Baker, who spent 12 years at Channel 4 before stepping down last summer, said the charity was an ideal place to launch his return to the industry after taking time off to pursue freelance writing projects.
‘I decided to get back into the business and this opportunity came up,’ he told PRWeek.
‘I’ve been looking for a change of sector and Oxfam is a fantastic brand in a very interesting sector so it’s going to be a hugely interesting brief.’
Baker said he did not consider his new role to be that far removed from his position at the broadcaster.
‘Obviously television and international aid aren’t necessarily immediate bedfellows,’ he said. ‘But I did a lot of work at Channel 4 around issues arising out of programming so I think it’ll be a similar task at Oxfam in terms of dealing with issues that arise out of our activities.’
The most notable comms crisis faced by the channel while Baker was at the helm was the Big Brother ‘racism row’ in 2007, which spiralled into a major international story and hit headlines around the world.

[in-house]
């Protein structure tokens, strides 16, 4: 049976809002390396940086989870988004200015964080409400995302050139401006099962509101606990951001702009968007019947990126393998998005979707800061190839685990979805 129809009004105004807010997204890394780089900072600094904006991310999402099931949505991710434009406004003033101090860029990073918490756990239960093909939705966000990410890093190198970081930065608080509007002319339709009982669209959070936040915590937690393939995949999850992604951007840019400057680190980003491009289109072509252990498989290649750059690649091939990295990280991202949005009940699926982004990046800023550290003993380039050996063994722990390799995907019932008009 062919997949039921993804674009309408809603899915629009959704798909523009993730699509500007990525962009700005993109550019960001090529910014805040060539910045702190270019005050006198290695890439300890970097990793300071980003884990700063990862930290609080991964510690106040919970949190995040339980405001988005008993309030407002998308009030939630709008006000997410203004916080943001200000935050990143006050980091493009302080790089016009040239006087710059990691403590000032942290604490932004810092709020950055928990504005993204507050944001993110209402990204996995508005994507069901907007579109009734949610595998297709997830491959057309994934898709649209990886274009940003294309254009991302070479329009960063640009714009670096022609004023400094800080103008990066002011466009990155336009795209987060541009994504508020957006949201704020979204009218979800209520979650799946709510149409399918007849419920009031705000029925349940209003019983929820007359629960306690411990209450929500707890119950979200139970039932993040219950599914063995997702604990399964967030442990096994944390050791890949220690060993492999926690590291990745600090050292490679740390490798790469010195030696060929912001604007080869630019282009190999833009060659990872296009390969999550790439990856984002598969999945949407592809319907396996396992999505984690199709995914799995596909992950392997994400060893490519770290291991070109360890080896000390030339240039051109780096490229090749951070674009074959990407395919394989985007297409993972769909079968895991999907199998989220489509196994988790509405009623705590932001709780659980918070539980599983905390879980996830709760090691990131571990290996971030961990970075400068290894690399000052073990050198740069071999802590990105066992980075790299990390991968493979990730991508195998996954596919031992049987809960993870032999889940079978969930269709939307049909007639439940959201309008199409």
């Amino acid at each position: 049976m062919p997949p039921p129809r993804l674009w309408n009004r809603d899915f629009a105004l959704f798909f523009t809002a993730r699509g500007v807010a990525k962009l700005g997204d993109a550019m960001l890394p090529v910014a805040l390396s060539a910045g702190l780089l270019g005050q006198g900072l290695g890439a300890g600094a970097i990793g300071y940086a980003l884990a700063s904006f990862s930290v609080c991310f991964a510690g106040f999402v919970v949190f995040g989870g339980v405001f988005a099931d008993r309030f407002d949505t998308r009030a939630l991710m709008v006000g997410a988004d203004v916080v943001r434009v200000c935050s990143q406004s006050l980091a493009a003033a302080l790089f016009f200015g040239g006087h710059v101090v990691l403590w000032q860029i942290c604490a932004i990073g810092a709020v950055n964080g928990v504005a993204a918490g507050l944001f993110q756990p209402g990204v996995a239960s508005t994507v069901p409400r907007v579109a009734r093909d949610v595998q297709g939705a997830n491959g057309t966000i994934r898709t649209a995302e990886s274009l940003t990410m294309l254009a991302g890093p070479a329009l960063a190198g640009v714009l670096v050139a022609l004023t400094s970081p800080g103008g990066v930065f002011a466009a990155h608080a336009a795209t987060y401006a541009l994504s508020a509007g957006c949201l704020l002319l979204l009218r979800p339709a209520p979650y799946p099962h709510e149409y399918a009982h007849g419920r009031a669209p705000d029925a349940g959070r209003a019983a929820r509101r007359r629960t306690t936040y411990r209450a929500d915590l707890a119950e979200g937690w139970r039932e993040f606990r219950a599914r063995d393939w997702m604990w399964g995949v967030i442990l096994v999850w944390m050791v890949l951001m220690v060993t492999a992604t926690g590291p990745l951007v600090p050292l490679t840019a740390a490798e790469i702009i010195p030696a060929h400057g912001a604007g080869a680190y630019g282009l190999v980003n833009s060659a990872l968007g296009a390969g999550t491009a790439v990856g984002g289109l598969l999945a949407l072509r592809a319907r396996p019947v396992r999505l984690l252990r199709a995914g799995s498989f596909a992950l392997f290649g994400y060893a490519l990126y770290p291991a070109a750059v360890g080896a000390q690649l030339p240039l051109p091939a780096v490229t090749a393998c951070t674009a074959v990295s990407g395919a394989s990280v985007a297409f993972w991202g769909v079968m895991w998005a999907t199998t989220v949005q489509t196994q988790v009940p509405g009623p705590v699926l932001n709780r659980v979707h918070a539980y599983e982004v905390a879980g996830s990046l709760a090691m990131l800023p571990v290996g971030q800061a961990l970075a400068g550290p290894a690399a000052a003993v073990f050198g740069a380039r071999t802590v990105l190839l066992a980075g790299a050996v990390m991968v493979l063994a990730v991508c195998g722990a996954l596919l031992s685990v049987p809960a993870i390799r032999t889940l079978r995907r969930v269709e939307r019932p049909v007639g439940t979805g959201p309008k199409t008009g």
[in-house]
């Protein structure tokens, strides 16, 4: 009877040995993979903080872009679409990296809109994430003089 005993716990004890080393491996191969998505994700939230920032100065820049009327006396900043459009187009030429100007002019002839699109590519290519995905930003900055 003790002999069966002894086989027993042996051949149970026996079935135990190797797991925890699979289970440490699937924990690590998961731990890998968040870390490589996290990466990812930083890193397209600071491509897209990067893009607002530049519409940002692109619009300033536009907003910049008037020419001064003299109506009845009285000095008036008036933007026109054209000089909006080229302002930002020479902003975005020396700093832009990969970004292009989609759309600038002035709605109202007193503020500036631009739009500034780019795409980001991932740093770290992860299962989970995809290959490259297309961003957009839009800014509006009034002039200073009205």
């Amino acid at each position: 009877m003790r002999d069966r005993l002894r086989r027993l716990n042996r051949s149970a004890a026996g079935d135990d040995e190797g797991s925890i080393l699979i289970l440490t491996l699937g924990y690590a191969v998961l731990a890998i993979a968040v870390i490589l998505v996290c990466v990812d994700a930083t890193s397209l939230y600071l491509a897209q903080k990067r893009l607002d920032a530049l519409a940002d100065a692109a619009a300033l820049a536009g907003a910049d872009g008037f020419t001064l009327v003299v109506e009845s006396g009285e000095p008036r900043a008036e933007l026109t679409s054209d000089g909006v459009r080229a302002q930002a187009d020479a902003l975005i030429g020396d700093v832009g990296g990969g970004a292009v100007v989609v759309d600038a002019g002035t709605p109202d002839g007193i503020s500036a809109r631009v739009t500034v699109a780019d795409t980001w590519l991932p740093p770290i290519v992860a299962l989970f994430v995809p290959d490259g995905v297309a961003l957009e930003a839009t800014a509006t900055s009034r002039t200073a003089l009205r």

Baker will head up a dozen staff at Oxfam’s media unit, which focuses on campaigns, advocacy and humanitarianism. He will lead the response to emergency situations, long-term development work and communications around the charity’s media activity.
He called his first charity role ‘a bit of an experiment’ but said that he expected to remain in the voluntary sector for the foreseeable future.
He will report to Oxfam’s director of communications, Thomas Schultz-Jagow.
Baker left Channel 4 amid comms department restructuring plans put in place by newly appointed CEO David Abraham which resulted in cutting its senior management team by 25 per cent.
In June, Channel 4 promoted Jane Fletcher to the role of controller of press and publicity, and last month named Sophie Jones as head of corporate relations.